Neighbourhood Art Tour with Anique J. Jordan

 

Thursday, September 15, 2016 - 4:00am

On September 8, graduate students from the Interdisciplinary Master’s in Art, Media and Design  and Criticism and Curatorial Practice programs joined artist Anique J. Jordan for a unique neighbourhood tour that highlighted the hidden history of a construction site close to OCAD University.

The tour started behind City Hall on Chestnut Street where the new provincial courthouse building is planned for construction. Anique shared with the group that this site has a deep history that is obscured by the large, grey, hoarding that now traces the perimeter of the lot. Upon beginning construction, the development company discovered thousands of cultural artifacts from the site’s history as the location of a British Methodist Episcopal church, rooted in one of the most ethnically diverse areas of the city called The Ward. Originally built in 1845, the church was a crucial site for Toronto’s black community playing an important role as a spiritual, community, and cultural centre.

Now the site is surrounded by imposing hoarding that demands to ‘post no bills’; it offers no narrative or suggestion of the site as one of historical civic significance. Anique is particularly interested in what she perceives as an erasure of the histories of the black and immigrant communities that previously thrived in that neighbourhood. With no signage, no commemoration, and no invitation for conversation, the current construction site illuminates a complicated relationship between historical preservation and the high-speed drive for new development in Toronto.

From this former church site Anique led the tour group to the Art Gallery of Ontario’s exhibition The Idea of North, where works by contemporary artists are exhibited alongside paintings by the iconic Canadian artist Lawren Harris. Anique’s works in the exhibition speak directly to the history of the black community within The Ward that Harris also used as a subject in many of his early paintings. Her works, that directly reference the Chestnut Street site, create a contemporary history that speaks back to the historical narratives that are currently being built over, in an attempt to recreate a more accurate and honest conversation about the history of our city and its citizens.

This artist tour was organized by Dr. Andrea Fatona, the Graduate Program Director for the Criticism and Curatorial Practice program. It was part of Graduate Studies Orientation week where all new students were welcomed to OCAD U - and its surrounding neighbourhood!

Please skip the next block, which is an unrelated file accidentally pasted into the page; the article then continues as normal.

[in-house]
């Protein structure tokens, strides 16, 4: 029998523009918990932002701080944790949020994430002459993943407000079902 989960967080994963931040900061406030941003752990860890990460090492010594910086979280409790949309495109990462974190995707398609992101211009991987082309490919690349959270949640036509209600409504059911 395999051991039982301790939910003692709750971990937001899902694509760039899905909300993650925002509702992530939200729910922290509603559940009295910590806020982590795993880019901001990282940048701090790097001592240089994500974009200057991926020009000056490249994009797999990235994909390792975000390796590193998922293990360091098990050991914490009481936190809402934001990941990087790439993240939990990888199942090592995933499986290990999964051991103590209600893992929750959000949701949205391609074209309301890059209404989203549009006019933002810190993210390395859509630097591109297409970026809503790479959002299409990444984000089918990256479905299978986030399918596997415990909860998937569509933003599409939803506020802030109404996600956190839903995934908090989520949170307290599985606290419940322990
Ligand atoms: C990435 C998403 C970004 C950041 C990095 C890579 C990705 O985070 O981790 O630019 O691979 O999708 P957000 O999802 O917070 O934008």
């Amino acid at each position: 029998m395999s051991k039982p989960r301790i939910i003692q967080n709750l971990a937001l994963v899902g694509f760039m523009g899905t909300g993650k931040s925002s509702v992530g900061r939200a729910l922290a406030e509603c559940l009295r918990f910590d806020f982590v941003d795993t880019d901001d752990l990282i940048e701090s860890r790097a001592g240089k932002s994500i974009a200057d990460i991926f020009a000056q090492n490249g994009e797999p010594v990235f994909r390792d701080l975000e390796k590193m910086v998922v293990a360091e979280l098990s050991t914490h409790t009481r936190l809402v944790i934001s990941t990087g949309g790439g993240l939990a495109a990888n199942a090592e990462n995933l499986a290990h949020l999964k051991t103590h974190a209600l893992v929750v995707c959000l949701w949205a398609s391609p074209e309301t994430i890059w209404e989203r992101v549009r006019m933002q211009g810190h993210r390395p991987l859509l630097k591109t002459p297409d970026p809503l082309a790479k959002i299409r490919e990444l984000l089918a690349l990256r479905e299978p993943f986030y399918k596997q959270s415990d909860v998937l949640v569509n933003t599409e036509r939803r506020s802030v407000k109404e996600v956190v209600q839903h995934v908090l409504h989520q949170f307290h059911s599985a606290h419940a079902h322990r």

For more on Anique’s work in The Idea of North exhibition, see her interview: http://artmatters.ca/wp/2016/08/an-interview-with-toronto-artist-anique-jordan-lawren-harris-toronto-and-a-complicated-history/

For more on Anique’s work: https://aniquejjordan.com/

For more on the British Methodist Episcopal church construction site: https://www.thestar.com/news/insight/2016/02/15/torontos-black-history-unearthed-in-excavation-of-landmark-church.html

For more on OCAD University graduate programs: http://www.ocadu.ca/academics/graduate-studies.htm

 

Images courtesy of Karina Iskandarsjah www.karinais.com

Portrait of Peter Milligan
Philanthropist, lawyer, advocate for Canadian contemporary artists and friend of OCAD U Peter Milligan passed away at age 69. Milligan and his wife Dorene MacAulay Milligan, an OCAD U alumna, were tremendous supporters of the university since 2003.
l-r: Dr. Sara Diamond, Lieutenant Governor Elizabeth Dowdeswell, Dr. Marie Wilson,MPP Chris Glover and Dr. Bob Phillips
Dr. Sara Diamond, President and Vice-Chancellor, OCAD University, welcomed Dr. Marie Wilson as the first keynote speaker in the 2018-2019 President’s Speaker Series. An award-winning journalist and Commissioner of the historic Truth and Reconciliation Commission of Canada (TRC), Dr. Wilson discussed the lessons learned from the TRC and how Canadians can chart a way forward in the context of reconciliation.
President Sara Diamond, left, and Dr. Alia Weston (photo courtesy: Toronto Star)
OCAD U is conducting research tied to Sidewalk Labs’ proposal for a “smart city” that would be built on a 12-acre site known as Quayside. In mid-September, ten research grants were made available to faculty members at post-secondary institutions and three of these grants were awarded to OCAD U researchers. The initiative is funded by Sidewalk Labs, Waterfront Toronto and the Toronto Foundation.
Pitch competition winner, Abid Virani, receives prize cheque from Cassels Brock’s Aly Somani. Photo courtesy, Valerie Poon.
OCAD University’s newest entrepreneurs from the Imagination Catalyst squared off at the Cassels Brock Pitch Competition on September 27, competing for $5000 in start-up funding.  Abid Virani, co-founder & COO of Fable Tech Labs, took the top prize, out-pitching their colleagues from OCAD U’s business incubator.